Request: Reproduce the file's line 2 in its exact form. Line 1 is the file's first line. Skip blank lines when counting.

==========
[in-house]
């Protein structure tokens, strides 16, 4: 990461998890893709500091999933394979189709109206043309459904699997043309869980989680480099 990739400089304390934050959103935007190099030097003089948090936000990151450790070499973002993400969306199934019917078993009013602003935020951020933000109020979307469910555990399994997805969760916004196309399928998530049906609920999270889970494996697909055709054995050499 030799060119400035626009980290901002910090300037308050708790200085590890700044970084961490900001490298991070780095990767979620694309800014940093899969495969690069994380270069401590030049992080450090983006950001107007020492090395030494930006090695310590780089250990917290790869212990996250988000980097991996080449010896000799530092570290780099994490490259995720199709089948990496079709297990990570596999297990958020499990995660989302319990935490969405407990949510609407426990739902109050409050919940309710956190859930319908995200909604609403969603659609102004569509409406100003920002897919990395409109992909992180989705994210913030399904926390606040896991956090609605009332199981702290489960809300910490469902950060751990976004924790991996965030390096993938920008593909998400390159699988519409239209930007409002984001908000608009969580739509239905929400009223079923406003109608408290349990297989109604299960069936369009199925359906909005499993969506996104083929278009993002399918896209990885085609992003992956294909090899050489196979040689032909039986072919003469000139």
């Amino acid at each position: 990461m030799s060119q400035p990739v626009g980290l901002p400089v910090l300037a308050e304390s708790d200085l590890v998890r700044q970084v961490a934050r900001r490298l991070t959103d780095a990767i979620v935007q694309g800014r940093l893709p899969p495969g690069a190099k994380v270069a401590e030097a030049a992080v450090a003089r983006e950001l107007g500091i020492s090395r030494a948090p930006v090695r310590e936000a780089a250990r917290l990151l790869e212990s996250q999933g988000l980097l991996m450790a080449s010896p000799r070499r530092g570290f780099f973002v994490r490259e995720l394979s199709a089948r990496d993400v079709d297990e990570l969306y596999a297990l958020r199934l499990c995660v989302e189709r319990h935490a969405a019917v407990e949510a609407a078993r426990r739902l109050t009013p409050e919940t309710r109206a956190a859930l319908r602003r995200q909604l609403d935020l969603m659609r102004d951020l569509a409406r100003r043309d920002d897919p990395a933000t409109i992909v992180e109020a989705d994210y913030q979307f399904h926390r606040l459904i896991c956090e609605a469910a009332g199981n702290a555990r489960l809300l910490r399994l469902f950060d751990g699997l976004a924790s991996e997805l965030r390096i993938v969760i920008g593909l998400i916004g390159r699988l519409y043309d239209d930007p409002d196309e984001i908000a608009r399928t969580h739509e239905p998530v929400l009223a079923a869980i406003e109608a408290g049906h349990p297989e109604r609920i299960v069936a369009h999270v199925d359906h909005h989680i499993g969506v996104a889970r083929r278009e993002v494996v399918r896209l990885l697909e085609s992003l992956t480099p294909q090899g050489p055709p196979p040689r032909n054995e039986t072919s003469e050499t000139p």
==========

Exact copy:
């Protein structure tokens, strides 16, 4: 990461998890893709500091999933394979189709109206043309459904699997043309869980989680480099 990739400089304390934050959103935007190099030097003089948090936000990151450790070499973002993400969306199934019917078993009013602003935020951020933000109020979307469910555990399994997805969760916004196309399928998530049906609920999270889970494996697909055709054995050499 030799060119400035626009980290901002910090300037308050708790200085590890700044970084961490900001490298991070780095990767979620694309800014940093899969495969690069994380270069401590030049992080450090983006950001107007020492090395030494930006090695310590780089250990917290790869212990996250988000980097991996080449010896000799530092570290780099994490490259995720199709089948990496079709297990990570596999297990958020499990995660989302319990935490969405407990949510609407426990739902109050409050919940309710956190859930319908995200909604609403969603659609102004569509409406100003920002897919990395409109992909992180989705994210913030399904926390606040896991956090609605009332199981702290489960809300910490469902950060751990976004924790991996965030390096993938920008593909998400390159699988519409239209930007409002984001908000608009969580739509239905929400009223079923406003109608408290349990297989109604299960069936369009199925359906909005499993969506996104083929278009993002399918896209990885085609992003992956294909090899050489196979040689032909039986072919003469000139």